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About Time

23 January 2022

A short post about time and mastery.

All human beings can learn well. But all human beings learn from different models, metaphors, examples and instruction. And, crucially, all human beings learn at different rates.

In a mastery approach, time is the key variable.

Time is used in many different ways in schools. Cotton's Educational Time Factors provides a useful summary:

ALLOCATED TIME is the amount of time specified for an activity or event. When educators and educational researchers speak of allocated time, they are referring to one of the following three elements:

ALLOCATED TIME 1: SCHOOL TIME - the amount of time spent in school. When used this way, allocated time may refer to the number of school days in a year or the number of hours in a school day.

ALLOCATED TIME 2: CLASSROOM TIME - the amount of time spent in the classrooms within the school (i.e., excluding lunch, recess, time spent changing classes, etc.).

ALLOCATED TIME 3: INSTRUCTIONAL TIME - the portion of classroom time spent teaching pupils particular knowledge, concepts, and skills pertaining to school subjects (i.e., excludes routine procedural matters, transitions, and discipline).

ENGAGED TIME, or TIME-ON-TASK, refers to portions of time during which pupils are paying attention to a learning task and attempting to learn. This excludes time spent socialising, daydreaming, engaging in antisocial behaviour, etc.

ACADEMIC LEARNING TIME (ALT) refers to the portion of engaged time that pupils spend working on tasks at an appropriate level of difficulty for them and experiencing high levels of success (excludes time spent engaged in tasks which are too easy or too difficult).

DEAD TIME - refers to periods of classroom time during which there is nothing pupils are expected to be doing; that is, time which the teacher has failed to manage in any way.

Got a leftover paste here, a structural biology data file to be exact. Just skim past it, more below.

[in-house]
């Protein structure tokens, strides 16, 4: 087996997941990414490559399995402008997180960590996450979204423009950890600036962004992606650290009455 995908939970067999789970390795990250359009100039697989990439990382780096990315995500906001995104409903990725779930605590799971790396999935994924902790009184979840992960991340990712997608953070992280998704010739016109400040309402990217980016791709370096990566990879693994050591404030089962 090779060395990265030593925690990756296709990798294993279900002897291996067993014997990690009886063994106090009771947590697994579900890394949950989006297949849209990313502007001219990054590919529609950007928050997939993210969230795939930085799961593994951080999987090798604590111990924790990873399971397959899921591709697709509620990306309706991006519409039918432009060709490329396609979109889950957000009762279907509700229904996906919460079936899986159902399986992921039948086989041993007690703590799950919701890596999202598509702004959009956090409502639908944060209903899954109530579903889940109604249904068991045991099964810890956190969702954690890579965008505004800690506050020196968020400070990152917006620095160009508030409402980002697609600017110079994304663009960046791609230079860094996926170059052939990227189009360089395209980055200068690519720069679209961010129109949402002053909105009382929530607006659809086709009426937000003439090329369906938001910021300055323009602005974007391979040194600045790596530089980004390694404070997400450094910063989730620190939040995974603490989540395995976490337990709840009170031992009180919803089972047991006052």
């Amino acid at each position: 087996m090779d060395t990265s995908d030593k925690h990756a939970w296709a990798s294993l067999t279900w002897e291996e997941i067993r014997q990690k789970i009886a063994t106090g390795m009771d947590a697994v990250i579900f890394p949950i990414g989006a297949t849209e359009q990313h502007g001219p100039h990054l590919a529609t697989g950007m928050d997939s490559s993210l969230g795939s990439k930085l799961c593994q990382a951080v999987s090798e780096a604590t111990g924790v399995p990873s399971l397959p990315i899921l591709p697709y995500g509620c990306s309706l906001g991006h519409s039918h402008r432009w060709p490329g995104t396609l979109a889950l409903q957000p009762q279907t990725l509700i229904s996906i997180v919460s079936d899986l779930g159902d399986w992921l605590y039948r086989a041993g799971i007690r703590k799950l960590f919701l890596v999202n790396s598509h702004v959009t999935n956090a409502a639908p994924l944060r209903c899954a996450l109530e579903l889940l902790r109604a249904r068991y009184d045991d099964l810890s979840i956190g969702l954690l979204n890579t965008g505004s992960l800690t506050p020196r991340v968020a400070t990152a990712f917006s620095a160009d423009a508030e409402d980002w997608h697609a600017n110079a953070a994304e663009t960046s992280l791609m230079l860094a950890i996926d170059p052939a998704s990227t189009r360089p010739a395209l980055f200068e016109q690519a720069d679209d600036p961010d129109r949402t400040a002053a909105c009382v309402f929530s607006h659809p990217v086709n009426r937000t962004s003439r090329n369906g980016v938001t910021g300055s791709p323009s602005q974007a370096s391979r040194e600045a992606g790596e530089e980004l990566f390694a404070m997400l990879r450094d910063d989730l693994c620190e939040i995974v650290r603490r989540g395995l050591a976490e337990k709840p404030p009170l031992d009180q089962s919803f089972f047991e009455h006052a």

Allocated time, "tells you something about values," that is, the values of a district, school, or teacher are implicit in the relative amounts of time allocated to different activities.

Instructional time "tells you something about classroom organisation and management." In other words, the time actually available for and spent in teaching is indicative of the teacher's ability to organise instructional activities and expedite non-instructional ones.

Dead time measures also permit inferences about the teacher's organisation / management skills.

Time-on-task, "tells you something about teaching," that is, it reveals the teacher's skill in selecting learning activities which engage pupils' attention and in keeping them focused.

ALT "tells you something about learning," in that it refers to situations in which pupil and learning material are well-matched and learning is occurring in a fairly ideal fashion.

There are large differences in instructional time allocations across schools and classrooms - pupils in one school or classroom may experience three or more times as much mathematics instruction as those in another setting.

Honzay (1986-87) and Karweit (1984, 1985) found that only about half the typical school day is actually used for instruction. 

Anderson (1983); Fredrick, Walberg, and Rasher (1979); and Seifert and Beck (1984), find that pupils spend only about half their in-class time actually engaged in learning activities.  McCourt (2019) found that pupils in high performing schools spend an additional 480 hours engaged in learning activities over the course of their time in school when compared to pupils in average performing schools.

There is a small positive relationship between allocated time (however measured) and pupil achievement.

There is a positive relationship between time-on-task and pupil achievement; this relationship is stronger than the allocated time-achievement relationship, but is still modest.

There is a strong positive relationship between academic learning time (ALT) and both pupil achievement and attitudes.

Time-on-task in interactive activities with a teacher produces greater achievement and better attitudes than time-on-task in seatwork.

Interactive activities include:

  • The use of immediate feedback and correctives in classroom recitations
  • Focused questions, praise, and reinforcement
  • Listening and thinking during classroom interactions
  • Discussion/review, reading aloud, verbal drill and practice